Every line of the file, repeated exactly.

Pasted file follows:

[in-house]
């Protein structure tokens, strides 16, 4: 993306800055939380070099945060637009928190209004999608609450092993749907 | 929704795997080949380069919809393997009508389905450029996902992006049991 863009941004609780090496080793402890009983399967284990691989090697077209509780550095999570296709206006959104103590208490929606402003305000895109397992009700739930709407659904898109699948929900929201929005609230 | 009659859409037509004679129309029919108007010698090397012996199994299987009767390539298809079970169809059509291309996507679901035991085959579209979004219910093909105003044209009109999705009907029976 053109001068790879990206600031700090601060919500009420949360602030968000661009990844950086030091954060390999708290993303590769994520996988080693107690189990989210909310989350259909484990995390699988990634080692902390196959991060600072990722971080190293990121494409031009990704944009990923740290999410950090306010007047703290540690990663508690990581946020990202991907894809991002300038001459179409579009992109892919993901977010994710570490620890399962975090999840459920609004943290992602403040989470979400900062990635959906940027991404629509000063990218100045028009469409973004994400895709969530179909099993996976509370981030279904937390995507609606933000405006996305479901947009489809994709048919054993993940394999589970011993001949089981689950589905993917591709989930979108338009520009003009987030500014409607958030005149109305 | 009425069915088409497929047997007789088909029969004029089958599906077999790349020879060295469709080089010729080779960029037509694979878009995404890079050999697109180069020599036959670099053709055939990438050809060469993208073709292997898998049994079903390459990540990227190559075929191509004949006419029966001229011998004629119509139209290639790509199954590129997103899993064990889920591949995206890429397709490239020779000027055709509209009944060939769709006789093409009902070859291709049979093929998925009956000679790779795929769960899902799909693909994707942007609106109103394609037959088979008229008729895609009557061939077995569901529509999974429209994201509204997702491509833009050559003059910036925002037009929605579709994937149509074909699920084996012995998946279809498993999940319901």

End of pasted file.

[in-house]
């Protein structure tokens, strides 16, 4: 993306800055939380070099945060637009928190209004999608609450092993749907 | 929704795997080949380069919809393997009508389905450029996902992006049991 863009941004609780090496080793402890009983399967284990691989090697077209509780550095999570296709206006959104103590208490929606402003305000895109397992009700739930709407659904898109699948929900929201929005609230 | 009659859409037509004679129309029919108007010698090397012996199994299987009767390539298809079970169809059509291309996507679901035991085959579209979004219910093909105003044209009109999705009907029976 053109001068790879990206600031700090601060919500009420949360602030968000661009990844950086030091954060390999708290993303590769994520996988080693107690189990989210909310989350259909484990995390699988990634080692902390196959991060600072990722971080190293990121494409031009990704944009990923740290999410950090306010007047703290540690990663508690990581946020990202991907894809991002300038001459179409579009992109892919993901977010994710570490620890399962975090999840459920609004943290992602403040989470979400900062990635959906940027991404629509000063990218100045028009469409973004994400895709969530179909099993996976509370981030279904937390995507609606933000405006996305479901947009489809994709048919054993993940394999589970011993001949089981689950589905993917591709989930979108338009520009003009987030500014409607958030005149109305 | 009425069915088409497929047997007789088909029969004029089958599906077999790349020879060295469709080089010729080779960029037509694979878009995404890079050999697109180069020599036959670099053709055939990438050809060469993208073709292997898998049994079903390459990540990227190559075929191509004949006419029966001229011998004629119509139209290639790509199954590129997103899993064990889920591949995206890429397709490239020779000027055709509209009944060939769709006789093409009902070859291709049979093929998925009956000679790779795929769960899902799909693909994707942007609106109103394609037959088979008229008729895609009557061939077995569901529509999974429209994201509204997702491509833009050559003059910036925002037009929605579709994937149509074909699920084996012995998946279809498993999940319901």